That was two years ago but to date I’ve never seen anyone take a sample and what’s more, the cover looks completely undisturbed.

 

 

Bill :)

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For anyone who may be interested.... I realise this is only for the North West of Warrington but maybe similar studies have been carried out elsewhere in Warrington in the past couple of years too. I haven't looked

 

Final (indpeth) 52 page report and findings as a result of combined works by WBC, Environment Agency (EA_ and United Utilities(UU). (North West Warrington)

 

http://archive.defra.gov.uk/environment/flooding/documents/manage/surfacewater/swmp1-warrington.pdf

 

taken from here... (archived DEFRA Website) where there is short explanation of 'why'

http://archive.defra.gov.uk/environment/flooding/manage/surfacewater/swmppilotwarrington.htm

 

and here is the Warrington Flood Risk Management Report - March 2011

 

http://www.environment-agency.gov.uk/static/documents/Warrington_Flood_Risk_Management_Strategy.pdf

 

I always thought the Environemt Agency and United Utilities were the main two bodies when it comes to looking into flooding and determining what actions need to be taken rather than WBC ?

 

PS It's still raining :(

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Very interesting Dizzy. I notice from the plans that my property isn't at risk of flooding (even before new defences are built) although it was at risk 5 years ago according to the EA then, so that would indicate to me that the risk is receding rather than increasing. :wink: :wink: :wink: :wink:

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Very interesting Dizzy. I notice from the plans that my property isn't at risk of flooding (even before new defences are built) although it was at risk 5 years ago according to the EA then, so that would indicate to me that the risk is receding rather than increasing. :wink: :wink: :wink: :wink:

 

I'd be more inclined to say that they have'nt got a bloody clue what they are doing to be honest!!

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Is it not the nature of rivers to flood occasionally? Indeed, in Egypt they rely on it! Is this area of "flooding" known as the "flood plain", an area of boggy terrain that allows for the storage of excess water, nature's soak away. And was this "flooding" ever a problem throughout the history of the river, until folk began to built on it and cover every sq metre in concrete? :unsure:

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If anyone knows he will although his expertise are really in Scotland where he used to spend a lot of time chipping away at rocks - Geomorphology and Climatology were never my strengths - mine were Economic and Human Geograhy so they say :wink:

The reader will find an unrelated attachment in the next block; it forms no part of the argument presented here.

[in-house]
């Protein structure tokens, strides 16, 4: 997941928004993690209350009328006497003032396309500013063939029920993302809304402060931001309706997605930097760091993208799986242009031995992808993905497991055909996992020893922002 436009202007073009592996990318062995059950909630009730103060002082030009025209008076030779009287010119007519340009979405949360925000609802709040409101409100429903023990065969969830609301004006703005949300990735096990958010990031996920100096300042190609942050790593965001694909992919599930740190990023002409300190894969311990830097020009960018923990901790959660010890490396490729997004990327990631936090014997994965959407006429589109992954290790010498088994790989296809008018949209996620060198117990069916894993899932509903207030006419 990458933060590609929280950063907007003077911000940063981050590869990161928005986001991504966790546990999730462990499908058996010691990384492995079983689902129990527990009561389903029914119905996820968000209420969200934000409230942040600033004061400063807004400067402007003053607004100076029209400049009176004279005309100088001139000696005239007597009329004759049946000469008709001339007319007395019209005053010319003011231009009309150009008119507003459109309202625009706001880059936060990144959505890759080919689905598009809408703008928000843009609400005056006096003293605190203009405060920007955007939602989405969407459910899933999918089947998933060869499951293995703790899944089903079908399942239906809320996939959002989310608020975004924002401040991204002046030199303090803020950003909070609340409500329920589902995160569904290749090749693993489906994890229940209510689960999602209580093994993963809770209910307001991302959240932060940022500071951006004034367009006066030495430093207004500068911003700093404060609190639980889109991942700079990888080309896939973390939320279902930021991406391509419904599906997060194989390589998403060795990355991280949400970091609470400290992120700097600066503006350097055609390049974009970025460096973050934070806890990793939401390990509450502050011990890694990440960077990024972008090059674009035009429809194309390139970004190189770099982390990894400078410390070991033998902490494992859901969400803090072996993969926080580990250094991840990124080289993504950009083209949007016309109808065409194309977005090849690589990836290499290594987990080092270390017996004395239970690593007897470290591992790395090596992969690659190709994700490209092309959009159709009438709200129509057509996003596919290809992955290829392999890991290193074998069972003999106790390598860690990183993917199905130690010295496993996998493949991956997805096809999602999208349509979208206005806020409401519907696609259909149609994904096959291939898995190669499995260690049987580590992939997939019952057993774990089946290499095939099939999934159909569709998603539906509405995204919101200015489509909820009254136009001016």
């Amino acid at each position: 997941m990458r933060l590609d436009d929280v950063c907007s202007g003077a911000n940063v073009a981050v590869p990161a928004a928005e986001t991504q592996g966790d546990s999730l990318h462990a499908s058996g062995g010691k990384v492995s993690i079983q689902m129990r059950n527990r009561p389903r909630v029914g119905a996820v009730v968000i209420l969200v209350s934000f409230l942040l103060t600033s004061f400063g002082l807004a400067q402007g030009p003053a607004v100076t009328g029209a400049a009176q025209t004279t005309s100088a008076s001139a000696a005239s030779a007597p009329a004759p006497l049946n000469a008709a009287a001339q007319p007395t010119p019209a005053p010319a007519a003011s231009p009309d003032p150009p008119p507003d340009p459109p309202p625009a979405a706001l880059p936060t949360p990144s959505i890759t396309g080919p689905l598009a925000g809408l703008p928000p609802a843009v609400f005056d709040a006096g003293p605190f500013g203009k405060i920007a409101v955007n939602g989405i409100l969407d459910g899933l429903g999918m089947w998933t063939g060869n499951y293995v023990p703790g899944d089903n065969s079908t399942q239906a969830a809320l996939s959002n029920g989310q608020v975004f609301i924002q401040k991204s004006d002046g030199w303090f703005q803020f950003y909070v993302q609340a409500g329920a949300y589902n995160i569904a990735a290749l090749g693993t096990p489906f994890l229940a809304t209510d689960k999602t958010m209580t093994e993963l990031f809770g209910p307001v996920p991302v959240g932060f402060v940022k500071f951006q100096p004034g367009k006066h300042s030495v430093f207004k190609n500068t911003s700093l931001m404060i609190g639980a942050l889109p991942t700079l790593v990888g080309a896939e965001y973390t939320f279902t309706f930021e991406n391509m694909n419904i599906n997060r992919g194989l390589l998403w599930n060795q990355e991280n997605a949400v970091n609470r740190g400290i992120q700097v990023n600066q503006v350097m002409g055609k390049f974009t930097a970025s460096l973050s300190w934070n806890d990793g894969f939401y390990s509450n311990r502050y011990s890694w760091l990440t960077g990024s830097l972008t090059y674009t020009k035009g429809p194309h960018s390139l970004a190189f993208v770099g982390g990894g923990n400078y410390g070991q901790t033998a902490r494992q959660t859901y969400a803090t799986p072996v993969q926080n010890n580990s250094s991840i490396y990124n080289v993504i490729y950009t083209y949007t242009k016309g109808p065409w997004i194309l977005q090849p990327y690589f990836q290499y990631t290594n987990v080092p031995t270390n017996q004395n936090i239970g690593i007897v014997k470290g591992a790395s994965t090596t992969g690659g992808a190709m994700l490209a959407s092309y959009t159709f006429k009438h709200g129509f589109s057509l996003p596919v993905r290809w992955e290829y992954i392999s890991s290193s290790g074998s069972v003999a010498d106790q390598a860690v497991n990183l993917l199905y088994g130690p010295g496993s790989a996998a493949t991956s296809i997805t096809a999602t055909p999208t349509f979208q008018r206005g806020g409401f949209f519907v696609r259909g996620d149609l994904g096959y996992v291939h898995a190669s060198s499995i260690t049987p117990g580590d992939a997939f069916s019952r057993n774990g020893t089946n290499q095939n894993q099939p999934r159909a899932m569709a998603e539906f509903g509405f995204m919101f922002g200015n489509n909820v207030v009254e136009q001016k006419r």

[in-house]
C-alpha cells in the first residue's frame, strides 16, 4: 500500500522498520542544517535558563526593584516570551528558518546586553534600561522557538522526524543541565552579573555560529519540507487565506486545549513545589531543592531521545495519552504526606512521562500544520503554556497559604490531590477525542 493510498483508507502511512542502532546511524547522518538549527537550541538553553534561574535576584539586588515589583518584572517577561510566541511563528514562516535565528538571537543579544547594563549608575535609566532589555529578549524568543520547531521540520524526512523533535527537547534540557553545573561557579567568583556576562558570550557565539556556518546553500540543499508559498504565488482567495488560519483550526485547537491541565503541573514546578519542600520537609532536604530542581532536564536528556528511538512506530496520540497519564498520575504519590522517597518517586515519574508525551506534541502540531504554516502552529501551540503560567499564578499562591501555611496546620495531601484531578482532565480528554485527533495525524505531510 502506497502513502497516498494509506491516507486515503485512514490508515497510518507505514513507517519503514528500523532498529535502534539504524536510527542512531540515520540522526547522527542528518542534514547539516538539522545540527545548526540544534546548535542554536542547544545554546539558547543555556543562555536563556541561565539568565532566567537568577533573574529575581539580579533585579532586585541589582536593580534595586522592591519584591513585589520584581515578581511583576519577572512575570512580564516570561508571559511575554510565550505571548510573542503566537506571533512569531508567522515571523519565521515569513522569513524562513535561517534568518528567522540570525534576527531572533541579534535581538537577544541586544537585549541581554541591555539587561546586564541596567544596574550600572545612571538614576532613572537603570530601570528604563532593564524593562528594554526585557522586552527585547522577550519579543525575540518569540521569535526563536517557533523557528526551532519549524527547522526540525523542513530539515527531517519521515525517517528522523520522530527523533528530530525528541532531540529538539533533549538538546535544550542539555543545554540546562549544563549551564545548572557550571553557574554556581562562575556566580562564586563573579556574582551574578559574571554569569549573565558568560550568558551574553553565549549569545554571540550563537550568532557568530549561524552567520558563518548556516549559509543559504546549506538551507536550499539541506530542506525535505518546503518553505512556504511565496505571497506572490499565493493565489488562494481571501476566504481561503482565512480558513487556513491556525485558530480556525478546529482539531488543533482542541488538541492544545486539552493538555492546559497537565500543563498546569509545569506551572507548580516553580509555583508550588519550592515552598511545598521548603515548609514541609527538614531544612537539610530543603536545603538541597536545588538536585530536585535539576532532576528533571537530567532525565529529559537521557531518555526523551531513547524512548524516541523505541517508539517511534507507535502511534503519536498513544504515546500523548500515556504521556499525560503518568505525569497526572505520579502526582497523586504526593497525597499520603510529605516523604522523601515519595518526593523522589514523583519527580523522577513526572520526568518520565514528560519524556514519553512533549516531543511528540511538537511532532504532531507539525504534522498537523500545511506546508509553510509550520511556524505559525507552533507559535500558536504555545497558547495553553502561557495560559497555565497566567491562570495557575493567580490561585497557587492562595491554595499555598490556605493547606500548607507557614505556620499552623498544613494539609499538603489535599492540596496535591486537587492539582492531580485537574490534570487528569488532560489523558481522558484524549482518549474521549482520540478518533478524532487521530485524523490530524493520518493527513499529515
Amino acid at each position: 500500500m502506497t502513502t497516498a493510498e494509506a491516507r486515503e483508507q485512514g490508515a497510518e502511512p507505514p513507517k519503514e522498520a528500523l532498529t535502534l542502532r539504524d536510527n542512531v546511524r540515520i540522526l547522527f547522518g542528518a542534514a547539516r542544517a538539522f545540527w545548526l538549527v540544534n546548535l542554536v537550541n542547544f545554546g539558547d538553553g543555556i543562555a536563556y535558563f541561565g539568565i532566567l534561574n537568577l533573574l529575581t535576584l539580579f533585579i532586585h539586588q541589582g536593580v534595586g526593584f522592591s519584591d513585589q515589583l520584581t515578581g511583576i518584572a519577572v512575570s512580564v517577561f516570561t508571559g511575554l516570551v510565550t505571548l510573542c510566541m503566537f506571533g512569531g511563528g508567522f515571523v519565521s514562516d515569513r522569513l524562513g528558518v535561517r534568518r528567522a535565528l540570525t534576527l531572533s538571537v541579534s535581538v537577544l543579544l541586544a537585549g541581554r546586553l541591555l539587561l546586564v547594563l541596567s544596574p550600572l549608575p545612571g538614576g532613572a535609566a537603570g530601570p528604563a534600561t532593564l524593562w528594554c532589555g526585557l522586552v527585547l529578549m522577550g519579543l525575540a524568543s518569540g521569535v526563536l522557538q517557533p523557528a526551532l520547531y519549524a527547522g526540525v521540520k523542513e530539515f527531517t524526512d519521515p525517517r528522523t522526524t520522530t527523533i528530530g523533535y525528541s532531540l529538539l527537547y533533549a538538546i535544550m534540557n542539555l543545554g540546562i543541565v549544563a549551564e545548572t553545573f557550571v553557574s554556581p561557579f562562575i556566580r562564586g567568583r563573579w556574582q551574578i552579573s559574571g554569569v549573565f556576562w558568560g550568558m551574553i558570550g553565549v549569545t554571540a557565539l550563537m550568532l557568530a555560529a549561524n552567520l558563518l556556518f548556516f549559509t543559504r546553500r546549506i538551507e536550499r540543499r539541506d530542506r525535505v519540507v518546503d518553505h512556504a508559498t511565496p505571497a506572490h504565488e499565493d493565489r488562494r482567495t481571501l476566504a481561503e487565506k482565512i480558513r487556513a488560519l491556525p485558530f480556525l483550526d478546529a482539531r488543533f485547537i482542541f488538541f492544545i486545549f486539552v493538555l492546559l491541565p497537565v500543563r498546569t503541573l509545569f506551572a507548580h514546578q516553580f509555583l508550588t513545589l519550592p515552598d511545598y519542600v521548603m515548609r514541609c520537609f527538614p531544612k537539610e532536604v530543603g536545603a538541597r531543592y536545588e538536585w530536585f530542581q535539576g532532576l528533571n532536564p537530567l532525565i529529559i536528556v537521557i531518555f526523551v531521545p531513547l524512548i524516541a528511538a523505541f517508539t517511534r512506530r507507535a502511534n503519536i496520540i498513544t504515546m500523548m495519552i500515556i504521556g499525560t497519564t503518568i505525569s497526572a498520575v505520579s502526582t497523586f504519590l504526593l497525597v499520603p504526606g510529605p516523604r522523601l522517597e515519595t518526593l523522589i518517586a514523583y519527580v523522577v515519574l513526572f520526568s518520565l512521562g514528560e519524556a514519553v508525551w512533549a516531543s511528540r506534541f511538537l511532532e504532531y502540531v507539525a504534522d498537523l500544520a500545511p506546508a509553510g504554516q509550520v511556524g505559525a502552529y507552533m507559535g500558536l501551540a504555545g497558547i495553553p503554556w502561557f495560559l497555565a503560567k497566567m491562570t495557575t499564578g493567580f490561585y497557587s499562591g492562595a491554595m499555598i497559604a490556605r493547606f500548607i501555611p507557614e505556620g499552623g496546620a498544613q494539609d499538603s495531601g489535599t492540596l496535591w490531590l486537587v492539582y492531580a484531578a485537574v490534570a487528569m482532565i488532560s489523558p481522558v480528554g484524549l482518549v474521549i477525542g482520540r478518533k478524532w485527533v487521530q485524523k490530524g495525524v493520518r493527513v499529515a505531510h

Professor Smith ? Isn't he sponsored by Climate Change Risk Management a "leading climate change consultancy "

The Prof's not likely to say anything to argue with the hand that signs his cheques is he ?

 

As to Climate change impact on national prosperity the Government is beginning to realise that comitment to the ridiculous targets set for CO2 reduction are more likely to sink the economy than the demise of the Euro.

 

While you're consulting with the climate change manager you might ask him how many people are in his department.

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Is it not the nature of rivers to flood occasionally? Indeed, in Egypt they rely on it! Is this area of "flooding" known as the "flood plain", an area of boggy terrain that allows for the storage of excess water, nature's soak away. And was this "flooding" ever a problem throughout the history of the river, until folk began to built on it and cover every sq metre in concrete? :unsure:

 

:rolleyes: Since the Aswan Dam was built in 1970 there has been no flooding of the Nile in Egypt. When the Nile gets high the barrage in Edfina is opened to allow the nile to drain into the Mediterranean Sea. 8)

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I can assure you observer there is zero flooding of the Nile in Egypt. As a matter of fact there are houses built on the very edge of the nile banks plus there is the veterinary faculty, which was at one time one of King Farouk's palaces.

I was attempting to insert a couple of pictures from my pc which shows the buildings on the banks of the Nile and the barrage which contols its' flow into the Mediterranean sea. But can't fathom (pardon the pun) how to do it

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Upload your pics to photobucket. Then you can use the url to post the pics on the forum. Simples! :D :grin: